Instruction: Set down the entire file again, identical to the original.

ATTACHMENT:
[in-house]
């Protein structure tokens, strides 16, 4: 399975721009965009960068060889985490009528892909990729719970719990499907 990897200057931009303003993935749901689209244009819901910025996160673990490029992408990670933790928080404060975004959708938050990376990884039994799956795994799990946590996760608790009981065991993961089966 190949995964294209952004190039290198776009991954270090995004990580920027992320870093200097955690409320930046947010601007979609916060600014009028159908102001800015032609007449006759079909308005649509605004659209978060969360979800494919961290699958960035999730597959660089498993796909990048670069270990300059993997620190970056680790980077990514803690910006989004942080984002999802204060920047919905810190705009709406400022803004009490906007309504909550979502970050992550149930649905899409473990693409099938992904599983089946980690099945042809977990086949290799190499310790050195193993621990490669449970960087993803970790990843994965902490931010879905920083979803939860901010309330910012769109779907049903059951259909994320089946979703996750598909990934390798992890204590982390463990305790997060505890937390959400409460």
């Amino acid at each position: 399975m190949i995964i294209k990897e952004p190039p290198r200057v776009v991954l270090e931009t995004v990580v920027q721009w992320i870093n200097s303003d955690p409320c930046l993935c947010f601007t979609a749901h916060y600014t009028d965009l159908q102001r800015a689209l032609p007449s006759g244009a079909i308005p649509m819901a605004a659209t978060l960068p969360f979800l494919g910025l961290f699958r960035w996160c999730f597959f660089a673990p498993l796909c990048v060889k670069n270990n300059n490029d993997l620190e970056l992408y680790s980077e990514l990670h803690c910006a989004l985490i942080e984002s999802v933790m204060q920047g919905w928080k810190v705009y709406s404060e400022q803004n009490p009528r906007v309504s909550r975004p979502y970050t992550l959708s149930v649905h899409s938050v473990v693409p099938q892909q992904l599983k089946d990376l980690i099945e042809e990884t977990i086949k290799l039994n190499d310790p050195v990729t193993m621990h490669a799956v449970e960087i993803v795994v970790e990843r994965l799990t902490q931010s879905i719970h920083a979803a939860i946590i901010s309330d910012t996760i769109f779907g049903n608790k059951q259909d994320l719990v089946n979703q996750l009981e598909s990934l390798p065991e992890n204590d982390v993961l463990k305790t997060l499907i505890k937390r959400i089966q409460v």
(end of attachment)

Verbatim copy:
[in-house]
């Protein structure tokens, strides 16, 4: 399975721009965009960068060889985490009528892909990729719970719990499907 990897200057931009303003993935749901689209244009819901910025996160673990490029992408990670933790928080404060975004959708938050990376990884039994799956795994799990946590996760608790009981065991993961089966 190949995964294209952004190039290198776009991954270090995004990580920027992320870093200097955690409320930046947010601007979609916060600014009028159908102001800015032609007449006759079909308005649509605004659209978060969360979800494919961290699958960035999730597959660089498993796909990048670069270990300059993997620190970056680790980077990514803690910006989004942080984002999802204060920047919905810190705009709406400022803004009490906007309504909550979502970050992550149930649905899409473990693409099938992904599983089946980690099945042809977990086949290799190499310790050195193993621990490669449970960087993803970790990843994965902490931010879905920083979803939860901010309330910012769109779907049903059951259909994320089946979703996750598909990934390798992890204590982390463990305790997060505890937390959400409460």
């Amino acid at each position: 399975m190949i995964i294209k990897e952004p190039p290198r200057v776009v991954l270090e931009t995004v990580v920027q721009w992320i870093n200097s303003d955690p409320c930046l993935c947010f601007t979609a749901h916060y600014t009028d965009l159908q102001r800015a689209l032609p007449s006759g244009a079909i308005p649509m819901a605004a659209t978060l960068p969360f979800l494919g910025l961290f699958r960035w996160c999730f597959f660089a673990p498993l796909c990048v060889k670069n270990n300059n490029d993997l620190e970056l992408y680790s980077e990514l990670h803690c910006a989004l985490i942080e984002s999802v933790m204060q920047g919905w928080k810190v705009y709406s404060e400022q803004n009490p009528r906007v309504s909550r975004p979502y970050t992550l959708s149930v649905h899409s938050v473990v693409p099938q892909q992904l599983k089946d990376l980690i099945e042809e990884t977990i086949k290799l039994n190499d310790p050195v990729t193993m621990h490669a799956v449970e960087i993803v795994v970790e990843r994965l799990t902490q931010s879905i719970h920083a979803a939860i946590i901010s309330d910012t996760i769109f779907g049903n608790k059951q259909d994320l719990v089946n979703q996750l009981e598909s990934l390798p065991e992890n204590d982390v993961l463990k305790t997060l499907i505890k937390r959400i089966q409460v």